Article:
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MLB may be on the verge of scoring a major win for its fans.
Perhaps the most infuriating aspect of being a baseball fan these days is the league’s blackout policy. Cable networks and regional sports networks have long enjoyed preferable treatment, making games harder to watch.
For some MLB fans, blackouts have led to ridiculous numbers of games being unavailable through the their popular At Bat streaming package.
Iowa has become perhaps the best example of blackout-related absurdity.
The entire state is currently unable to stream Cubs, White Sox, Twins, Cardinals, Brewers and Royals games. Despite the fact that many residents are hundreds of miles from those stadiums.
People in Hawaii are blacked out of Dodgers, Angels, Padres, A’s and Giants games despite being an ocean away.
But Sports Business Journal reported that MLB made a major executive hire recently, signaling their intention to explore the issue further.
MLB to Buy Rights?
According to the report, the league hired Billy Chambers as EVP/Local Media. Chambers has a wealth of experience with regional sports networks, leading to speculation about MLB’s intentions.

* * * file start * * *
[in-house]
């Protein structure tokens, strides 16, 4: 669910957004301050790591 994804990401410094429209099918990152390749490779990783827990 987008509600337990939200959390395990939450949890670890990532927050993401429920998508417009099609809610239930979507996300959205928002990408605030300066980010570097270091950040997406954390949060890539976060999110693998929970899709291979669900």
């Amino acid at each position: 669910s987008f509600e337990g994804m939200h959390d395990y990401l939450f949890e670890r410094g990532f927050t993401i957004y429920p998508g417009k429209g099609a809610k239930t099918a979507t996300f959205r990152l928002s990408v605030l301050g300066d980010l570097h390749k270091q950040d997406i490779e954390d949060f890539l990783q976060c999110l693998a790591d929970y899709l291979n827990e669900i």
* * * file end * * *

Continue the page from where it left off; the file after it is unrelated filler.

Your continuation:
“Baseball execs believe that it will gain control over many of those rights controlled by Diamond Sports,” writes John Ourand.
Diamond Sports currently has the rights to 14 MLB teams, but is struggling financially.
But the biggest revelation is that the league has already examined combining their national product with local ones.
“MLB already has started looking into creating a national product that would combine its local rights with its out-of-market Extra Innings package — an effort that would do away with blackouts,” the report states.
This would be a seismic shift for baseball and its popularity.
One of the key hurdles to increasing fan interest in the sport is the difficulty in watching it. The regional networks are often inscrutable and endlessly frustrating.
Not to mention archaic and disconnected from how the modern fan watches baseball.
MLB has developed its mobile app as well as any league. But the last hurdle to jump is making it easier for users to watch games out on the go near their homes.
As with any business, the easier it is to find and consume a product, the better.
With this news, it seems that the league’s been listening to complaints and may have a fix on the way sooner rather than later.
Are robo umps next?